This is a great way to get the perfect moment to the parents.  Parents can sign up to follow Instagram and the photos will show up right in their inbox.  The photos are also posted directly to Twitter.

  

Challenges of connecting to hard-to-reach parent communities

How do we engage? By making students the center of the story.  We make short videos of sporting events and post them to Twitter and Facebook.  The kids love them so my hope is the students will lead their parents to our sites.  Here is a short one made using iMovie.

Finally, in the dying minutes of the webinar we started to address hard to reach communities.  We had the opportunity to hear Joe Mazza @Joe_Massa a few times this week.  He brought up all sorts of good ideas on how we can engage communities.  I have included a Storify here that encompasses some of the main points in his presentation.

Storify of Tweets: https://storify.com/mcguirp/ocsb-forum-with-joe-mazza

We finished on a great question – how to you ensure the safety of the student?

We address this by obtaining informed consent from the parent. We are careful never to publish the names of students and we do our best not to take pictures of students where parents are uncomfortable with social media.

Here is a sample of a letter we have used – we would love to see other examples of letters schools use.

Technology SAMR Model for Administrators – Part 2: Community Interaction The Edutopia Series

 

I am continuing to comment on this really interesting series by Josh Work on Edutopia.  The posts read like a social media 101 for administrators!  We all should be able to measure our progress in social media using the SAMR model.  Josh is looking at specific areas that we have responsibility for and he relates each area to the SAMR model.

How do you measure up in key areas like staff presentations, community interaction, file management, classroom evaluations and staff input (Technology SAMR Model for Administrators).

The second post focuses on community interaction which to me is a key responsibility for all administrators.

It is no longer acceptable to accept the notion that parents will just naturally show up at your school.  Parents are much more discerning now, they check out your web page, your Facebook Page (do you have one?) and any other social media tools you are using.  It may a while, but your school will establish an online presence that will attract parents to your school.  I really believe that this is a key factor now that parents consider when choosing a school.

I have read lots of posts from administrators who work hard to make the learning visible to all parents in the community.  My model is Eric Sheninger, the author of Digital Leadership: Changing Paradigms for Changing Times.  There is so much to recommend in this book – I think all administrators need to read this book if they want to stay relevant in a time of rapid change.  One thing I have learned from Sheninger and other authors is that we need to make learning visible to our parent community.  We need to use Twitter, Facebook, Instagram, Flickr and any other tool that allows parents to see what is happening daily in the school.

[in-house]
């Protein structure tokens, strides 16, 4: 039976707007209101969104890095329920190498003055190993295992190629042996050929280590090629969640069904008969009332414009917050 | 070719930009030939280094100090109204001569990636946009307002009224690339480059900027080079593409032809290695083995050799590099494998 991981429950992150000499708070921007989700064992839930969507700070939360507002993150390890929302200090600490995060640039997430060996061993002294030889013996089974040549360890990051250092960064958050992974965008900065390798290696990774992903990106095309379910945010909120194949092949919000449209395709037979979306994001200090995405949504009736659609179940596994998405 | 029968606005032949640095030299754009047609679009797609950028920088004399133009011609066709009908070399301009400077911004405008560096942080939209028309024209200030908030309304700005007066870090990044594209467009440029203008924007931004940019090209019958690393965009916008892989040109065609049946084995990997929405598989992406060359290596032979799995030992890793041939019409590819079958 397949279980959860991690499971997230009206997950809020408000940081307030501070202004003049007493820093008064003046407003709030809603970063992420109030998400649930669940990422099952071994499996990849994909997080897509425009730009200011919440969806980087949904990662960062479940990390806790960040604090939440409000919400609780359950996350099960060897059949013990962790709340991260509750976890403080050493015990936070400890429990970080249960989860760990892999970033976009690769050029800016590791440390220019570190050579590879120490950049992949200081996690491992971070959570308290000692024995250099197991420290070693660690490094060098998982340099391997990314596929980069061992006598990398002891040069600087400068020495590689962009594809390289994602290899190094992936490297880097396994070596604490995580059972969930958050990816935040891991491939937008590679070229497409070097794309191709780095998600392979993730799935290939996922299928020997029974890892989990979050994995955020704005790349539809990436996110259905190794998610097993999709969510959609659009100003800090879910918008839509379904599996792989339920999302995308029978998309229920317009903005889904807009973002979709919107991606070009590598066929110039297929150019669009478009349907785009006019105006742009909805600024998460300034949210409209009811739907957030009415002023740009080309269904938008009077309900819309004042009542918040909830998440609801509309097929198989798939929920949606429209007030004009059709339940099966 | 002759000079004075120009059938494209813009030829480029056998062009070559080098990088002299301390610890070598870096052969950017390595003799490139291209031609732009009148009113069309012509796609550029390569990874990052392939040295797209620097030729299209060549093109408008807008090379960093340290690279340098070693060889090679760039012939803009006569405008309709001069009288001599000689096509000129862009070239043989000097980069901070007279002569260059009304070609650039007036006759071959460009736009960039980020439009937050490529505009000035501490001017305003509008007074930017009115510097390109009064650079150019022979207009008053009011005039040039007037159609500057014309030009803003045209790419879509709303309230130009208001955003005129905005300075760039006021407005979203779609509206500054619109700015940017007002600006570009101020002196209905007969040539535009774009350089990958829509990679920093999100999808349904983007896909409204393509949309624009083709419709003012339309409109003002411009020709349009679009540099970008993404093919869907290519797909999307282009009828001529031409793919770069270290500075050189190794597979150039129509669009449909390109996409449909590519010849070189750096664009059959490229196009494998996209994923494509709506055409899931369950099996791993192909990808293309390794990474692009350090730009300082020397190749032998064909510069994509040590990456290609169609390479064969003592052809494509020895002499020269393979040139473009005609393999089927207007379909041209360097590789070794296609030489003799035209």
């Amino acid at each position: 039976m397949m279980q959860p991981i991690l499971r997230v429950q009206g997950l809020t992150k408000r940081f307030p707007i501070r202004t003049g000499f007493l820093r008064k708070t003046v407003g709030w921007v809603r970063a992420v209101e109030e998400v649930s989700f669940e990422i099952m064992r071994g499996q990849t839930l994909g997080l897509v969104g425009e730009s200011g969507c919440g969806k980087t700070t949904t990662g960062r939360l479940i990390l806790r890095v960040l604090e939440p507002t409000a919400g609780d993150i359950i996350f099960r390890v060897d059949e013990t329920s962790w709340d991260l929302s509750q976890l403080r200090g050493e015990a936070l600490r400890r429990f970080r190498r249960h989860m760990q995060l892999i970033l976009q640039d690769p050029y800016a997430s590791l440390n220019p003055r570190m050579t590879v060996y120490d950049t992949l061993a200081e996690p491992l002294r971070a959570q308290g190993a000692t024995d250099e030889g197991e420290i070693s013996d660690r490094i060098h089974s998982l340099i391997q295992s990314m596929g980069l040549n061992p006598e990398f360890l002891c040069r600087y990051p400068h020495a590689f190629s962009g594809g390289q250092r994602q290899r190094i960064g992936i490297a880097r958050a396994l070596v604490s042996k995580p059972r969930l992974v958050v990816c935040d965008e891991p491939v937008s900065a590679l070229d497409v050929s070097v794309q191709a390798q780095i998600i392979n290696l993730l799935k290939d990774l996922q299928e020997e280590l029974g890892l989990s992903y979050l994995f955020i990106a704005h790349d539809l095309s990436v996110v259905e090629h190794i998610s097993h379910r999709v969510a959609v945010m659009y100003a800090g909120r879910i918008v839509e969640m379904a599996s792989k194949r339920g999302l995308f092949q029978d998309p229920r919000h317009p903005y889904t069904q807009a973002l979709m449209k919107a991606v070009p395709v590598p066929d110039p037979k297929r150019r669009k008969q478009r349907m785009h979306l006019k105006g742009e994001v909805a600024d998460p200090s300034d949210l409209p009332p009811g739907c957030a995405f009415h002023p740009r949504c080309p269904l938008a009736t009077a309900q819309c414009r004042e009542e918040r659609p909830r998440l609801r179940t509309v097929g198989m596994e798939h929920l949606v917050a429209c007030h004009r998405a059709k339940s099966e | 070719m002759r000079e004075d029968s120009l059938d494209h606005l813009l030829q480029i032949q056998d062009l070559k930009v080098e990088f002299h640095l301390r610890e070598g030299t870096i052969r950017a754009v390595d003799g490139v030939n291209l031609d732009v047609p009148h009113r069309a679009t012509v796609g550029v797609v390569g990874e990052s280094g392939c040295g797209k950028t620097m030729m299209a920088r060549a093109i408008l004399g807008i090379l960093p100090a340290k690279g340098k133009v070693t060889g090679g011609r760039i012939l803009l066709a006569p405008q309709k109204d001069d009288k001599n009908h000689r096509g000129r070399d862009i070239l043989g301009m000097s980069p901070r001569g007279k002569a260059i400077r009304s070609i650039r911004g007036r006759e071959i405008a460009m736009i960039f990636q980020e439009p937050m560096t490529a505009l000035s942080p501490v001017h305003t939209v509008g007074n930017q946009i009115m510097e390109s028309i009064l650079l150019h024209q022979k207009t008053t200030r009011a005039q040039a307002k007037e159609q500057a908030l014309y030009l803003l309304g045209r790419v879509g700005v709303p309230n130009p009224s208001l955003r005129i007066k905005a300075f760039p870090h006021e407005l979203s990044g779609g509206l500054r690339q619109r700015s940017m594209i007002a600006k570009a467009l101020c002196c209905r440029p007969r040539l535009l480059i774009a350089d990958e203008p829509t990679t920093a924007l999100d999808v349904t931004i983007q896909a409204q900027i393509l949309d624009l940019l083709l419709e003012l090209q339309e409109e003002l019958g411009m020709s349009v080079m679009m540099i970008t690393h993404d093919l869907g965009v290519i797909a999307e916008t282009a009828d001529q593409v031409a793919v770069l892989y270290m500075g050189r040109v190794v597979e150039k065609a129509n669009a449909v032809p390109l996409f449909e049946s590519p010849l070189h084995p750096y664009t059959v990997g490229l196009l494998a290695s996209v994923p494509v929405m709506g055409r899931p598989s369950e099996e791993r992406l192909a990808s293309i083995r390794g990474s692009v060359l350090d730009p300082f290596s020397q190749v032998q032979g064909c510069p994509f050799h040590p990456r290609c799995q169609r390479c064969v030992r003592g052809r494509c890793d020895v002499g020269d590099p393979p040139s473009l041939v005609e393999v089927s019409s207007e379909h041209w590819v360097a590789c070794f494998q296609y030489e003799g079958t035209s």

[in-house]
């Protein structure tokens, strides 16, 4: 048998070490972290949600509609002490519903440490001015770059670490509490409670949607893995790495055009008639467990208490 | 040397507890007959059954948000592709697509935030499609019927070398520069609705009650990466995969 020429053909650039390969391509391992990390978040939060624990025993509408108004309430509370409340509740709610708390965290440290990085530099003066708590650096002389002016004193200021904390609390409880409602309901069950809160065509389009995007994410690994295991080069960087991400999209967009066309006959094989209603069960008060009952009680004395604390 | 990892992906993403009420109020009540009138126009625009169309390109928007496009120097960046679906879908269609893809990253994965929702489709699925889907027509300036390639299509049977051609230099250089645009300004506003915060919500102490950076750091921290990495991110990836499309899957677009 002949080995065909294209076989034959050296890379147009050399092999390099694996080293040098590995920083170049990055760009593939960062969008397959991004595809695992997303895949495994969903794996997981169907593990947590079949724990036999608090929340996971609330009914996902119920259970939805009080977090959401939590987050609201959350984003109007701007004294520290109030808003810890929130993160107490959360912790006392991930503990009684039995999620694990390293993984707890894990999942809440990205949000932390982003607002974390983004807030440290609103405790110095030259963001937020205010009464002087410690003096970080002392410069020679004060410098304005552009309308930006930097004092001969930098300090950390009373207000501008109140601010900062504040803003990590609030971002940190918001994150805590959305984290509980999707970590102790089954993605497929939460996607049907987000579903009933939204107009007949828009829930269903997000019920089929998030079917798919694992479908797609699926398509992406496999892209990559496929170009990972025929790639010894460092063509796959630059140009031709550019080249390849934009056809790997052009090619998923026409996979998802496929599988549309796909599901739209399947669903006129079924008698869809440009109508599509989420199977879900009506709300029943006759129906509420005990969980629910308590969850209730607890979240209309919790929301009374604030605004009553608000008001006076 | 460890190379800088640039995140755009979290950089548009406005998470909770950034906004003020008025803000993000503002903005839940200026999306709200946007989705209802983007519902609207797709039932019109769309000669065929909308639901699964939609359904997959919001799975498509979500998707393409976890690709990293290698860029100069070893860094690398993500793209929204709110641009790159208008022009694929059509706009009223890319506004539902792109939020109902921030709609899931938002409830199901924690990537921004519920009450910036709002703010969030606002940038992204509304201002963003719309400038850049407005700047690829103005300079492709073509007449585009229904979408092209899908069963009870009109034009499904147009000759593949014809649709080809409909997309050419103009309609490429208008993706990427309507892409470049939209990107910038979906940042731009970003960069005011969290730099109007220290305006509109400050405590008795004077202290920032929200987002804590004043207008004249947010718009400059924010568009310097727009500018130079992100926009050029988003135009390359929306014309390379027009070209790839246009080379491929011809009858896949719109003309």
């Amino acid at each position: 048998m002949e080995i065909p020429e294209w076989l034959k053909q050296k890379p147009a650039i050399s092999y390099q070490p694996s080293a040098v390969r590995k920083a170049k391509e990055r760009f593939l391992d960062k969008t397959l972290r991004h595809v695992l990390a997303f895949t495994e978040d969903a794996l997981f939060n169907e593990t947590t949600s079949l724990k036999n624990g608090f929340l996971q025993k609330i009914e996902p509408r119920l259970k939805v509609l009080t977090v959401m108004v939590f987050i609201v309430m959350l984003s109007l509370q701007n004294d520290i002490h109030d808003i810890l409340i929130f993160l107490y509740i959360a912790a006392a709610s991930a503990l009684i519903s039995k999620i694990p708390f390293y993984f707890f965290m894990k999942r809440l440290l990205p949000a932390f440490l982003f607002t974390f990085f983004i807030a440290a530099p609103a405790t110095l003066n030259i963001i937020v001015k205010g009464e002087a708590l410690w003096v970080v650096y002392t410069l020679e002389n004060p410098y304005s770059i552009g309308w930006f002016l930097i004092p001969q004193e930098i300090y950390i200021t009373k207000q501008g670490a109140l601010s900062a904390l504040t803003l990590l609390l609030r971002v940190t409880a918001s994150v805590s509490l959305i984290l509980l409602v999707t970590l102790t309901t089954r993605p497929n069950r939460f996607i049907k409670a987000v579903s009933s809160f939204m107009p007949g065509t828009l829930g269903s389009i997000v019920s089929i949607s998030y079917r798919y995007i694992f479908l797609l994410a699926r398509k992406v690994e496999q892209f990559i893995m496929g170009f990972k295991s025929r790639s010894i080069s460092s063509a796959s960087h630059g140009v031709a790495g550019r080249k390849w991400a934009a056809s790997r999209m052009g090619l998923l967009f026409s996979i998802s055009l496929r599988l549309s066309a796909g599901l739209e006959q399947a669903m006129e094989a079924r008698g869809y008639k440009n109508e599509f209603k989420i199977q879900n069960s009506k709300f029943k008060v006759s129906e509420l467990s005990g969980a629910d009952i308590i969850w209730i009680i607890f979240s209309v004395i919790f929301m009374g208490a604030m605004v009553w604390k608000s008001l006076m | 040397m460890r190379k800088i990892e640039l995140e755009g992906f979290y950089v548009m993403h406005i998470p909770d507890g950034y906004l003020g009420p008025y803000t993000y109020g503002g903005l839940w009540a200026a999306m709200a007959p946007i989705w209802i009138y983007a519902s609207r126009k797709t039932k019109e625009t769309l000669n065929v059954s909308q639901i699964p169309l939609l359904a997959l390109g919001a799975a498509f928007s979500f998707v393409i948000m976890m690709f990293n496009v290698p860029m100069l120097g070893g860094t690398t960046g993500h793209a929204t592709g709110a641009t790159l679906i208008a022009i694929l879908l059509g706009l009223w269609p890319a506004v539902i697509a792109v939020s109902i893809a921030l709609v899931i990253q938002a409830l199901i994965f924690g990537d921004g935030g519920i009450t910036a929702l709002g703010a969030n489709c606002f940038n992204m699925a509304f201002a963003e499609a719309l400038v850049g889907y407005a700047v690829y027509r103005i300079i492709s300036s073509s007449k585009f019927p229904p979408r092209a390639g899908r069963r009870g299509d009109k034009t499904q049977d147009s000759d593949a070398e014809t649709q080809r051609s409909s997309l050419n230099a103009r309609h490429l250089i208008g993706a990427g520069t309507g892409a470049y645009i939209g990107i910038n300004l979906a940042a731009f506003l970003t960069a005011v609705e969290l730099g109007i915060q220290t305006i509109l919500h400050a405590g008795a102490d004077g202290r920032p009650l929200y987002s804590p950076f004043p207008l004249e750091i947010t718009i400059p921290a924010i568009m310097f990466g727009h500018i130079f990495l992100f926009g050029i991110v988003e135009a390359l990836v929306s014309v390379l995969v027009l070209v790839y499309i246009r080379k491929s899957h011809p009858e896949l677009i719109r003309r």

Using these tools has an interesting impact on students, teachers and parents.  Everyone talks about the learning that goes on in the school.  Parents in our community really like Remind 101 and Facebook, the kids love Instagram.  Our role as administrators is to publish using a variety of tools so that our community can access more information on what is happening every day.

I like how Josh Work has applied the SAMR model to community outreach.  I really think we all need to be way past the substitution stage at this point.  Writing a conventional newsletter then e-mailing it out is simply not good enough.  In Canada, with the Federal CASL legislation, it is now actually illegal to send out unsolicited e-mails.

I love his idea about using QR Codes and especially Aurasma to highlight student work.  These are two communication tools that I will have to try in September!

My September plan at my new school will also include setting up a new Edublog for the parent community along with another for staff.  I will continue to use Facebook and Twitter along with a brand new Google Site as our school web site – thanks to our school board – AMAZING!  I will also continue to use Flickr to store all our school photos and of course Instagram to send daily photos to the school community.  I will not produce a monthly newsletter – this is simply not worth the time when there are so many just in time communication tools available.

As an administrator, what communication tools will you be using this year?  Where would you put yourself on the SAMR model?  Where do you want to be by the end of the year?

Looking forward to Part III.